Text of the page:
11
Reaction score
1
Unfortunately I can’t get any more pics because I took the layer off. It was definitely not krausen. It was soft, fluid, and almost bubbly on top but the part I am referring to as bubbles were opaque with the same coloring as everything else.
 
OP
Iamjacksbrew

Iamjacksbrew

Member
Joined
Sep 20, 2018
Messages
11
Reaction score
1
To other posts, I don’t believe it was contaminated with botulinum toxin, I was just curious about the odds of it.

It was sealed. No starsan in blowoff water. It was just water. Everything was sanitized. I am very obsessive about that as I don’t want anything adding flavors on me.

I am not familiar with a pericle. This is a new term for me I’ll have to look up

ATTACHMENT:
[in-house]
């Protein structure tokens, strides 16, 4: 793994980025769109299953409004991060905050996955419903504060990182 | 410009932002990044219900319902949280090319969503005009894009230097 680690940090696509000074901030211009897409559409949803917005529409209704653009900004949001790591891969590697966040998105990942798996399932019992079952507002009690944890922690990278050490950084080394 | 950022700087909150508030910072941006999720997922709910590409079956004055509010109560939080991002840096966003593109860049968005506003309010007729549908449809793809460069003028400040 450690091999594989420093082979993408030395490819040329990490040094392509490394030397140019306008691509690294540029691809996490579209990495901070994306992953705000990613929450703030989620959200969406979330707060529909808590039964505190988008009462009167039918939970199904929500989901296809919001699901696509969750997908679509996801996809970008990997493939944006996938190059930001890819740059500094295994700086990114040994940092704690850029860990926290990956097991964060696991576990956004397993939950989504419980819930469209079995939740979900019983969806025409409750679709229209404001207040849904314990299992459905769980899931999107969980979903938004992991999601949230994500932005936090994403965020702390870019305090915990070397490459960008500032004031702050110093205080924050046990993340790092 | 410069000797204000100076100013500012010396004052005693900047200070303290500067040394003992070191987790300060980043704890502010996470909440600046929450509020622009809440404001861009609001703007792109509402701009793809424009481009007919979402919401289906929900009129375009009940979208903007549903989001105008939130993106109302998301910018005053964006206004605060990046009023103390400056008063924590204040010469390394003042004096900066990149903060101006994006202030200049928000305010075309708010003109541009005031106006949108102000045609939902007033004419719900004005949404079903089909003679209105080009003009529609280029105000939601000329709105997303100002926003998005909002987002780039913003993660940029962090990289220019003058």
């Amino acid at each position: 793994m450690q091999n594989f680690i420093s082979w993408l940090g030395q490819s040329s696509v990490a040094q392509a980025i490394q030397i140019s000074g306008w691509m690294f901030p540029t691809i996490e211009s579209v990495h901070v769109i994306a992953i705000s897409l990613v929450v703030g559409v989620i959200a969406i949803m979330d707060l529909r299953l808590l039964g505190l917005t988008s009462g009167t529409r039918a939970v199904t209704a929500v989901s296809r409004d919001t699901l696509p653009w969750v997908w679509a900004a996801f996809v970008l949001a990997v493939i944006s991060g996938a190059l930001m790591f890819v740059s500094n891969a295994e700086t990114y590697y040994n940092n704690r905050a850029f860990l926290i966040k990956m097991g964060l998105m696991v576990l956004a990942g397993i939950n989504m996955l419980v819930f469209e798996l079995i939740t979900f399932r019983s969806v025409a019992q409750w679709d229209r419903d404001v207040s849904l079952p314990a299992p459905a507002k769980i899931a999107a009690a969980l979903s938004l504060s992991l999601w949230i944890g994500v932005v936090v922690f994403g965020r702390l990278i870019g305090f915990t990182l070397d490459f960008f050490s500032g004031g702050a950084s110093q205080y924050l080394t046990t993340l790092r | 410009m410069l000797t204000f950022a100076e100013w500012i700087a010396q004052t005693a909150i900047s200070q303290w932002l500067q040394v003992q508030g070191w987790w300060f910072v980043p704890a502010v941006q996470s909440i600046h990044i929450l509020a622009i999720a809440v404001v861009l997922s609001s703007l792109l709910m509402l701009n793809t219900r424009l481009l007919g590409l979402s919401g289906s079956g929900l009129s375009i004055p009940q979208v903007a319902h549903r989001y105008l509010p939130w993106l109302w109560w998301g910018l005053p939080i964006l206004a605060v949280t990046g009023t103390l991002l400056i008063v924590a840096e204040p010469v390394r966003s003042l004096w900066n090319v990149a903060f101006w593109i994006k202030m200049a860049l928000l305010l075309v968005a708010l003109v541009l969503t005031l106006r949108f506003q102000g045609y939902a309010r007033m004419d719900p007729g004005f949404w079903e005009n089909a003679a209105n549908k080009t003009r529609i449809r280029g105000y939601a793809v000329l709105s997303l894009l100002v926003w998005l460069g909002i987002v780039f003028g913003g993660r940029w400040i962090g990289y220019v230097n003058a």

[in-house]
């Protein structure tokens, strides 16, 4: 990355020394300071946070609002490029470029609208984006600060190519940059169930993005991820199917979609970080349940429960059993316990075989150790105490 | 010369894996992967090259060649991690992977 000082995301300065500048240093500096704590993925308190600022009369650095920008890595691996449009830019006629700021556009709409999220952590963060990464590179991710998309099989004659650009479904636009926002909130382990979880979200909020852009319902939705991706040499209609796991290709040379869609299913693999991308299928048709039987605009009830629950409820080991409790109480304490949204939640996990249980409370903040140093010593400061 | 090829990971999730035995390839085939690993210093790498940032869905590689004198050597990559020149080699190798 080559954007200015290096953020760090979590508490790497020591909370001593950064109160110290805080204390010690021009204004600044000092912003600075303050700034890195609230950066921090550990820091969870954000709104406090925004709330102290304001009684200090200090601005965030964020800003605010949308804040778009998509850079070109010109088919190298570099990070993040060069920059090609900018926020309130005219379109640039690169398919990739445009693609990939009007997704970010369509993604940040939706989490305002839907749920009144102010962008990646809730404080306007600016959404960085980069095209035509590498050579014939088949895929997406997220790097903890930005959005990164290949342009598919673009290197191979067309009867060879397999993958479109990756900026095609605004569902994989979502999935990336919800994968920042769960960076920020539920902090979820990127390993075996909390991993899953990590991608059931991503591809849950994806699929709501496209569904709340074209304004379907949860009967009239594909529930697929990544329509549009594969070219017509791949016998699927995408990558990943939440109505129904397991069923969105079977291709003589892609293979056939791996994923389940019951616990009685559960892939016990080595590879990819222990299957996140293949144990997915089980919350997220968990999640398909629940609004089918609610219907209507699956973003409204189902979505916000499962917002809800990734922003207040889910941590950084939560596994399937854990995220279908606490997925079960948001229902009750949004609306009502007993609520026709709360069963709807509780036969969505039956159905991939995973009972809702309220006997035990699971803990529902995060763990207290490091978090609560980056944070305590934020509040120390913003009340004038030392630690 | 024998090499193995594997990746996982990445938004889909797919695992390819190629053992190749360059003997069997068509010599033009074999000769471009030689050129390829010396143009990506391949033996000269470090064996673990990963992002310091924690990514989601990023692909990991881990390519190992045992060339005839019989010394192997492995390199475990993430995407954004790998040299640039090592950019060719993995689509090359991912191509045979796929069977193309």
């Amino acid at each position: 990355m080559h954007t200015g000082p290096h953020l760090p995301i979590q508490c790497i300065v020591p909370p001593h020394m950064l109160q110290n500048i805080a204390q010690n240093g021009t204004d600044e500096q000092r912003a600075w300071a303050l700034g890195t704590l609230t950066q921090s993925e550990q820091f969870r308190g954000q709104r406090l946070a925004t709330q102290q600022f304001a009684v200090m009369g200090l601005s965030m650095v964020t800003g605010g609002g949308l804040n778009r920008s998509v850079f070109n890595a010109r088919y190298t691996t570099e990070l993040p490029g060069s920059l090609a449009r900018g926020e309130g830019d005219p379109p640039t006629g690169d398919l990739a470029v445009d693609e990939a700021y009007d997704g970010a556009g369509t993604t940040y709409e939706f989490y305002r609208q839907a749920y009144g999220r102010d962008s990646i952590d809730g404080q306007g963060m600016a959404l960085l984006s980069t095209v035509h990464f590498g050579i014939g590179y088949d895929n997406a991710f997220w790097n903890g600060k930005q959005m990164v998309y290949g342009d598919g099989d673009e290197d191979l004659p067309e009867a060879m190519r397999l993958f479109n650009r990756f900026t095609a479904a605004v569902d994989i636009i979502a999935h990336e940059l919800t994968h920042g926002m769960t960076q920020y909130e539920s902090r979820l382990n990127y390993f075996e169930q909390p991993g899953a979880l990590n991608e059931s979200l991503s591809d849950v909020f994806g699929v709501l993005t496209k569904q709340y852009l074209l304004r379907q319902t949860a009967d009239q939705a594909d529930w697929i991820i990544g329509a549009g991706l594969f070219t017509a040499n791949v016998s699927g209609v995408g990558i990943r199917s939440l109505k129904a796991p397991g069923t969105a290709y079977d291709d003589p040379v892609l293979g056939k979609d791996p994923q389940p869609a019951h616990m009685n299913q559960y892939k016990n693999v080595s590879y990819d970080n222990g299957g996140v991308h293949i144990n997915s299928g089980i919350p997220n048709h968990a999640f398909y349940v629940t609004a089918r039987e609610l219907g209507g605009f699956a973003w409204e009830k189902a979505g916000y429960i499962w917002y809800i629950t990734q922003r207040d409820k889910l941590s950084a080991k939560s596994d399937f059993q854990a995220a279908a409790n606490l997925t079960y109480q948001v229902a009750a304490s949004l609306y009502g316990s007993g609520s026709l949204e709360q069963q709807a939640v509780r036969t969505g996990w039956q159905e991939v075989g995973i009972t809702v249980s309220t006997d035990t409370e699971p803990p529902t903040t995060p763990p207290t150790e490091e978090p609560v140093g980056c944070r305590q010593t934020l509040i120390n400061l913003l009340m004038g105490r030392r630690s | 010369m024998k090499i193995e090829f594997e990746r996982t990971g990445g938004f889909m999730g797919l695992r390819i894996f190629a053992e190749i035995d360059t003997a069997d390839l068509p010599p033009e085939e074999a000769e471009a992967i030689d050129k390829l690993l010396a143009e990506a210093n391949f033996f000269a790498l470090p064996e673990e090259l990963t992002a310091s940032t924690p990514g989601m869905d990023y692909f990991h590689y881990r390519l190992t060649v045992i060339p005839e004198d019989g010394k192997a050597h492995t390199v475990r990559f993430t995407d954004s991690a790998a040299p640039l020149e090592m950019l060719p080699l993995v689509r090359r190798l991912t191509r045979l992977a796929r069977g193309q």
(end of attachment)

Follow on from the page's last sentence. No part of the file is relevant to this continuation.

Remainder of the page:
RPh_Guy

Bringing Sour Back
HBT Supporter
Joined
Jan 26, 2017
Messages
9,173
Reaction score
7,504
Location
Cleveland
OK.. well it doesn't sound like mold from your description (did it smell like mold?). Mold has a fuzzy appearance.

If it's not mold, it's definitely not botulinum or anything dangerous.

Krausen:
krausen.jpg
 
OP
Iamjacksbrew

Iamjacksbrew

Member
Joined
Sep 20, 2018
Messages
11
Reaction score
1
OK.. well it doesn't sound like mold from your description (did it smell like mold?). Mold has a fuzzy appearance.

If it's not mold, it's definitely not botulinum or anything dangerous.

Krausen:
View attachment 589139
Thanks for the reply. I am familiar with krausen. I’ve brewed for awhile now. Maybe 6 years. This was not it and I really wish I had some pictures of it. It was strange. It didn’t have a weird smell nor was it fuzzy. I brewed it as a 10 gallon batch and separated into two fermenter. The one that didn’t take on water went as planned. I guess my big thing was that it had sat for two years with that stuff on it.

Oh and it did have a weird film on it.